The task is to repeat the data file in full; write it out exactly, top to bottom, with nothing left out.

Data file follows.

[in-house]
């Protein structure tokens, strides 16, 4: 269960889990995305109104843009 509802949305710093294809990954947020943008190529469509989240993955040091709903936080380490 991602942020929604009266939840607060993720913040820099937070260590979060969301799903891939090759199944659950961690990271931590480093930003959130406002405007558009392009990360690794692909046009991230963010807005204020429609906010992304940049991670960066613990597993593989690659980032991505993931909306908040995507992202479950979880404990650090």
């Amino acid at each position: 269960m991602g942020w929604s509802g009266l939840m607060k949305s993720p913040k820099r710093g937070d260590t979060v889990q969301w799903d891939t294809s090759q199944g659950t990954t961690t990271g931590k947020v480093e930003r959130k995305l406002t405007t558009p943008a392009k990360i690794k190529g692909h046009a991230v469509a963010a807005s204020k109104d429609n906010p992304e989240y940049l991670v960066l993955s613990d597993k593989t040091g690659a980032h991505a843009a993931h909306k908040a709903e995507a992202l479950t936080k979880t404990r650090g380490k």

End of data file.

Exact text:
[in-house]
């Protein structure tokens, strides 16, 4: 269960889990995305109104843009 509802949305710093294809990954947020943008190529469509989240993955040091709903936080380490 991602942020929604009266939840607060993720913040820099937070260590979060969301799903891939090759199944659950961690990271931590480093930003959130406002405007558009392009990360690794692909046009991230963010807005204020429609906010992304940049991670960066613990597993593989690659980032991505993931909306908040995507992202479950979880404990650090």
């Amino acid at each position: 269960m991602g942020w929604s509802g009266l939840m607060k949305s993720p913040k820099r710093g937070d260590t979060v889990q969301w799903d891939t294809s090759q199944g659950t990954t961690t990271g931590k947020v480093e930003r959130k995305l406002t405007t558009p943008a392009k990360i690794k190529g692909h046009a991230v469509a963010a807005s204020k109104d429609n906010p992304e989240y940049l991670v960066l993955s613990d597993k593989t040091g690659a980032h991505a843009a993931h909306k908040a709903e995507a992202l479950t936080k979880t404990r650090g380490k």